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Convergence of Cos(x^2) or Sin(x^2)


Date: 11/15/97 at 09:14:52
From: Richard Underwood
Subject: Convergence of cos(x^2) or sin(x^2)

How would you prove that the integral from n=0 to infinite of 
sin(x^2)dx or cos(x^2)dx converges?  

Thank you very much; this will be a great help.

Sincerely,
Richard Underwood


Date: 11/15/97 at 11:10:11
From: Doctor Anthony
Subject: Re: Convergence of cos(x^2) or sin(x^2)

The Fresnel integrals are:

INT(0 to infinity)[cos(x^2).dx] = INT(0 to infinity[sin(x^2).dx]

                                = (pi/8)^(1/2)

This result can be obtained directly from the integral of e^(-x^2) 
from 0 to infinity, and using cos(x^2) = sin(pi/2-x^2)

                            = Imaginary part of  e^(i.(pi/2 - x^2))
                            
                            = Im. e^(i.pi/2) e^(-i.x^2)

The following shows how we integrate e^(-x^2/2), the normal 
distribution curve.

INTEGRATING THE NORMAL CURVE

I will carry out the integral from 0 to infinity, and doubling the 
result (since the graph is symmetrical about the y axis) will give the 
total area from -infinity to +infinity.

 Let  I = INT(0 to infinity)[e^(-x^2/2).dx]

This cannot be evaluated using elementary methods, so we proceed as 
follows:

  I^2 = [INT(0 to infinity)(e^(-x^2/2).dx]^2

  = INT(0 to infinity){e^(-x^2/2)dx) INT(0 to infinity)(e^(-y^2/2).dy)

  = INT(dx INT[e^(-(x^2+y^2)/2).dy]   all integrals are from 0 to 
                                      infinity.

  = INT.INT[e^(-(x^2+y^2)/2).dx.dy]

where the region of integration is the whole of the positive quadrant 
of the xy plane.

If we transform to polar coordinates, x^2+y^2 = r^2, also the element 
of area dx.dy is now given in polar coordinates by element of area 
r.d(theta).dr  The limits of integration will be 0 to infinity for r,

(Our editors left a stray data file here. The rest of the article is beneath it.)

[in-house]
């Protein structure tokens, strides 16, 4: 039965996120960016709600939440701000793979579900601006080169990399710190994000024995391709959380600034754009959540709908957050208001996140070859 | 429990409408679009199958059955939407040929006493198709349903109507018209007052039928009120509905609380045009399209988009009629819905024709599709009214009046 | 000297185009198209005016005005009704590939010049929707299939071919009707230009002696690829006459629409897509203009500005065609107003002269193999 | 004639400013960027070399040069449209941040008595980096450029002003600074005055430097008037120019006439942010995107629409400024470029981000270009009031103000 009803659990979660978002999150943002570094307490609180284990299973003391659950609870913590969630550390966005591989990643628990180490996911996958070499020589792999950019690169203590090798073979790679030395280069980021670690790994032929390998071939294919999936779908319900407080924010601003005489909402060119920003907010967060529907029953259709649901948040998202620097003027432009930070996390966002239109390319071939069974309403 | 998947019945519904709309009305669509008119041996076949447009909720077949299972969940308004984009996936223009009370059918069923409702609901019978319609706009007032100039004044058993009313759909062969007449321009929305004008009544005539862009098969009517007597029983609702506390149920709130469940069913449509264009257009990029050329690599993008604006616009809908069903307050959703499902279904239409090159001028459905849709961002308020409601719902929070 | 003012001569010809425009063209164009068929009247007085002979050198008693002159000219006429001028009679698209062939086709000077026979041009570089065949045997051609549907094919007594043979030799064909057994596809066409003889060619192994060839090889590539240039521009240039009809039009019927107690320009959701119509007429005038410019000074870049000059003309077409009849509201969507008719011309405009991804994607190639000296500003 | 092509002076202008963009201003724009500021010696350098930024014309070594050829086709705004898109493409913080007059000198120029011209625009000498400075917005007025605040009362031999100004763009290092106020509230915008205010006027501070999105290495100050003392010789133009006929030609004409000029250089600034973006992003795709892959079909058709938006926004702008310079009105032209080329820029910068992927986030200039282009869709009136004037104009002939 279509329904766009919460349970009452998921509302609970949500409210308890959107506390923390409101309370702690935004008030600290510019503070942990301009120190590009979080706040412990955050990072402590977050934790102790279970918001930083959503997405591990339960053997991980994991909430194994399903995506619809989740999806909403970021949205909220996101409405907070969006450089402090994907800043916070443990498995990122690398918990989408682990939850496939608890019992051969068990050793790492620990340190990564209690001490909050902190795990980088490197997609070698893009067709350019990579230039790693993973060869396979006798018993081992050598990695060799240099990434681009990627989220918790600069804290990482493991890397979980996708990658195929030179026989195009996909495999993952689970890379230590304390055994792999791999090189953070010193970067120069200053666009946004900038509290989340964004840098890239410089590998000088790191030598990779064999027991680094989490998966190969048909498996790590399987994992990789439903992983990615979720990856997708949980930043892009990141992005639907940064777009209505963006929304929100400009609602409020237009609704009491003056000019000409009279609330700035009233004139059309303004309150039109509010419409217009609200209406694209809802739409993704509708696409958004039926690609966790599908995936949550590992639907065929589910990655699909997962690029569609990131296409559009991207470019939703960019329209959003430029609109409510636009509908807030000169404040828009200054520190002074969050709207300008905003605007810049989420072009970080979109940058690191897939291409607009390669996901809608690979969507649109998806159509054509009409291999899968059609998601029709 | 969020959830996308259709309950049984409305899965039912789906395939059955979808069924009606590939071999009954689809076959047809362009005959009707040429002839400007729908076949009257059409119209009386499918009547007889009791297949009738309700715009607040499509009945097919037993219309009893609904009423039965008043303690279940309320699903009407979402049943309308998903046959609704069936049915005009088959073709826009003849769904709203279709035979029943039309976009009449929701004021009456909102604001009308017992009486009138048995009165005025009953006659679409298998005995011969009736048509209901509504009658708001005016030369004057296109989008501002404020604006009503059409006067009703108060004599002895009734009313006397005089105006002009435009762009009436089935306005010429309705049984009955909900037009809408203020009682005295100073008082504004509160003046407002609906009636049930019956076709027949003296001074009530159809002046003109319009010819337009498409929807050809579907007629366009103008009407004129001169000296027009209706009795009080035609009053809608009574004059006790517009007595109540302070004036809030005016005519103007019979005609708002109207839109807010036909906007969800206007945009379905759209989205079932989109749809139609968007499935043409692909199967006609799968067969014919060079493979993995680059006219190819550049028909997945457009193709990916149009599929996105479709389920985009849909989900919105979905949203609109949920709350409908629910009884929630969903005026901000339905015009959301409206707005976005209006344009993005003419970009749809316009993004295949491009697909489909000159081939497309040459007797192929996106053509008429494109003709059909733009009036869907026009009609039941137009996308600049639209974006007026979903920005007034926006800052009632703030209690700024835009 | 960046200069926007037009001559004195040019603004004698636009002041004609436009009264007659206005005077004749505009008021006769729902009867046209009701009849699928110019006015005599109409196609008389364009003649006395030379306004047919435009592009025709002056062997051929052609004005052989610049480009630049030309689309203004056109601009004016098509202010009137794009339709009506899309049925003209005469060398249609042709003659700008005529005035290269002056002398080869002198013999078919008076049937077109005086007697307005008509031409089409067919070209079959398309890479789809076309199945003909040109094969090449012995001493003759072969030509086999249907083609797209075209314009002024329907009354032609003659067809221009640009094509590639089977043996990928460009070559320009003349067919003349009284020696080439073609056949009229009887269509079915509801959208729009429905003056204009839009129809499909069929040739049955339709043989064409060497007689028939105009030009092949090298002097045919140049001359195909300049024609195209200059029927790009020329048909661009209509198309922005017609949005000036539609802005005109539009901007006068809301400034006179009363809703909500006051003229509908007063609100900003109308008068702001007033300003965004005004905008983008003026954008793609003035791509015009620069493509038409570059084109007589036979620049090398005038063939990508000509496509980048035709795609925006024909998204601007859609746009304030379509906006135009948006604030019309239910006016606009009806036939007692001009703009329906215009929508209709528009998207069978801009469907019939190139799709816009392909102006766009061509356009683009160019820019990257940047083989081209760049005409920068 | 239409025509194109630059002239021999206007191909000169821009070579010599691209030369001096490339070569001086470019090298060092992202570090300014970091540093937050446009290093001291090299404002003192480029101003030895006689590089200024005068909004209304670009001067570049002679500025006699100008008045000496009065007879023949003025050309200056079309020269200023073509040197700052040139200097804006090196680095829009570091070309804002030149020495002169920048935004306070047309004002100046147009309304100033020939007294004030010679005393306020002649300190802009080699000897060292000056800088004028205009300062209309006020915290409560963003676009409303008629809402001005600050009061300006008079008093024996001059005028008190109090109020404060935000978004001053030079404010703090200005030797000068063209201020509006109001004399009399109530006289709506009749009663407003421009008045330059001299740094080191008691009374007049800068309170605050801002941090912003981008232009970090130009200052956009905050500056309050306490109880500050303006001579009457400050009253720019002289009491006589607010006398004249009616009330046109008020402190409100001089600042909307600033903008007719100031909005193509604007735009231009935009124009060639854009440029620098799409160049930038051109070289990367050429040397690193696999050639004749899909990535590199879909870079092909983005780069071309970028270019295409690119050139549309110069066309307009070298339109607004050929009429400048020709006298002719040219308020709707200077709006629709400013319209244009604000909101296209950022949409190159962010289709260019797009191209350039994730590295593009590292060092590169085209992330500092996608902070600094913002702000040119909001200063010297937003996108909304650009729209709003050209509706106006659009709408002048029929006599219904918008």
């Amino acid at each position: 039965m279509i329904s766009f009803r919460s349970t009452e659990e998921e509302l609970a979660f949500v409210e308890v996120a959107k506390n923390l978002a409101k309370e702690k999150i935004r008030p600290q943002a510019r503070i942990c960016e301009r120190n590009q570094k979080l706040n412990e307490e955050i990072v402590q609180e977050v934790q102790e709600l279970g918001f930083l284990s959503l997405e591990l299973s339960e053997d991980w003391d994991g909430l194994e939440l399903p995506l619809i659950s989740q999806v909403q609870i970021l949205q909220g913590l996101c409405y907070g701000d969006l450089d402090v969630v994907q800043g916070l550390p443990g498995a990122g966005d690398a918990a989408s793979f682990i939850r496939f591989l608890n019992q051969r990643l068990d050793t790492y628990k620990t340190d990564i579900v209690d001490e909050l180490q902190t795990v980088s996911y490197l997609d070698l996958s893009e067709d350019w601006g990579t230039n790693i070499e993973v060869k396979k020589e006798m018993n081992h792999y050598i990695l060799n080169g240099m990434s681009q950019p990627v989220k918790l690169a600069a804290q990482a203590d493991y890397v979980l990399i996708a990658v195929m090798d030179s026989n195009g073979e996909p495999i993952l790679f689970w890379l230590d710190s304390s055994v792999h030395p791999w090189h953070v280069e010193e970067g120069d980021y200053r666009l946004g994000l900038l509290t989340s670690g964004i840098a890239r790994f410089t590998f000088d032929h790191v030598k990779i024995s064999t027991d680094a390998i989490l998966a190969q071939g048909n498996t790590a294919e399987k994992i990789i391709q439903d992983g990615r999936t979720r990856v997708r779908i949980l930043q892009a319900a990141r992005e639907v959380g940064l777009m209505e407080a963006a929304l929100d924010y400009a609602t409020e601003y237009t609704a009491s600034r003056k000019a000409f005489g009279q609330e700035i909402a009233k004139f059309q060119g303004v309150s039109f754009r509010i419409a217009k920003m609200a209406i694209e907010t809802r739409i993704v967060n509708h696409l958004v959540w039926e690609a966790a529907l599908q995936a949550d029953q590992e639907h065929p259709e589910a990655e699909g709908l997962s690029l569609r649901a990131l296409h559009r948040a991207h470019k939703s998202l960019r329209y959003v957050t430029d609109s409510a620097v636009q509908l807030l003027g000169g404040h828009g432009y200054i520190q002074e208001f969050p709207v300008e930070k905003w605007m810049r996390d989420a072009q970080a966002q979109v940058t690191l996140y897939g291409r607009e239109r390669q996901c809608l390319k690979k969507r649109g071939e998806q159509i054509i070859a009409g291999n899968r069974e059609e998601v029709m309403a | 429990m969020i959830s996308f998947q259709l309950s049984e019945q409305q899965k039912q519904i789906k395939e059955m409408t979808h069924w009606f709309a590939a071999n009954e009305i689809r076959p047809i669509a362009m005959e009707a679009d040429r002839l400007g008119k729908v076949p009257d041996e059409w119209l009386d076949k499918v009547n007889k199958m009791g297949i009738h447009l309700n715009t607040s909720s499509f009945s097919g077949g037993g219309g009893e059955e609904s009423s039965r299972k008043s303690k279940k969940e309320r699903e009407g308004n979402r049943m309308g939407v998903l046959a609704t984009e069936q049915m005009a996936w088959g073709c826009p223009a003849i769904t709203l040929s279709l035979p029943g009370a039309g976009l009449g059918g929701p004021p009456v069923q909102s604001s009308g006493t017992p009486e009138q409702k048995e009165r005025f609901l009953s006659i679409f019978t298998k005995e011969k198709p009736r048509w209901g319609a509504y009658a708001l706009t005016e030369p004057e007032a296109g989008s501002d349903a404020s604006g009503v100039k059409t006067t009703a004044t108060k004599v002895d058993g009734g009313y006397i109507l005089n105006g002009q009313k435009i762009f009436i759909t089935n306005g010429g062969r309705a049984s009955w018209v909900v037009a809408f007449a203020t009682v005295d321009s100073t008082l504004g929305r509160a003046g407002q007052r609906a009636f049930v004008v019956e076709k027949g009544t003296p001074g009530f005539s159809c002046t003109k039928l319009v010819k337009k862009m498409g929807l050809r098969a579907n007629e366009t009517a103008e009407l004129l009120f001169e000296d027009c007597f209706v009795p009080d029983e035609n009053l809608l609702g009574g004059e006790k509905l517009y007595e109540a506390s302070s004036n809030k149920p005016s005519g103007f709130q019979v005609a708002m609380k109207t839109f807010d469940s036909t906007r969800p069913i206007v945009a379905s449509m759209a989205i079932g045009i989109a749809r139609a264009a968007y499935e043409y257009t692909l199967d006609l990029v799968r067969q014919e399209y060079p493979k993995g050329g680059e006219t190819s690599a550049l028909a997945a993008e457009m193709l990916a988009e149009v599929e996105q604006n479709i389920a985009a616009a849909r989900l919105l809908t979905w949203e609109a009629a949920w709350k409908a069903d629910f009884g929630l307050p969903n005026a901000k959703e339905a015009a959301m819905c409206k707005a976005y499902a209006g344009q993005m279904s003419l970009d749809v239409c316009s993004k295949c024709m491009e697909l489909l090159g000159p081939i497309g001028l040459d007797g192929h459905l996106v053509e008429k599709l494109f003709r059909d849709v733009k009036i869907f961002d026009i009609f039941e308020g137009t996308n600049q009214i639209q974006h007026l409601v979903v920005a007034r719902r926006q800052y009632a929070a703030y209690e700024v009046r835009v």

and 0 to pi/2 for theta.

 So our integral now becomes

  I^2 = INT.INT[e^(-r^2/2)r.dr.d(theta)]

      = INT[d(theta)INT[e^(-r^2/2)r.dr]

make the substitution  r^2/2 = u    then r.dr = du and the inner 
integral becomes

           INT[e^(-u).du]   for u from 0 to infinity.

           = - e^(-u)  = -(0 - 1) = 1

So now we have  

   I^2 = INT[d(theta)] from 0 to pi/2

       =  [theta] from 0 to pi/2

       =  pi/2

and so I = sqrt(pi/2)

and 2I = sqrt(2pi)  giving area from -infinity to +infinity.

-Doctor Anthony,  The Math Forum
 Check out our web site!  http://mathforum.org/dr.math/   


Date: 11/15/97 at 13:28:42
From: Doctor Jerry
Subject: Re: Convergence of cos(x^2) or sin(x^2)

A more primitive approach to this problem is to first consider 
the integral int(a,b,sin(x^2)dx). Make the substitution w=x^2. 
Integrate the resulting integral by parts, letting u = w^(-1/2) 
and dv = sin(w)dw.  This will give

int(a,b,sin(x^2)dx)=
   (1/2)[-cos(b^2)/b+cos(a^2)/a-(1/2)int(a^2,b^2,cos(w)*w^(-3/2)*dw)]

Using easy estimates (including replacing cos(w) by -1), this gives

|int(a,b,sin(x^2)dx)|<=(1/2)(1/a+1/b+(1/2)(2/a-2/b))=1/a.

Then, going back to the original integral,

 int(0,b,*)=int(0,sqrt(pi),*)+int(sqrt(pi),sqrt(2pi),*)+...
     +int(sqrt((n-1)pi,sqrt(n*pi),*)+int(sqrt(n*pi,b,*).

So, the behavior of the original integral is the behavior of a 
convergent alternating series and a term that (from the above 
estimates) goes to zero.

-Doctor Jerry,  The Math Forum
 Check out our web site!  http://mathforum.org/dr.math/   
    
Associated Topics:
College Calculus
High School Calculus

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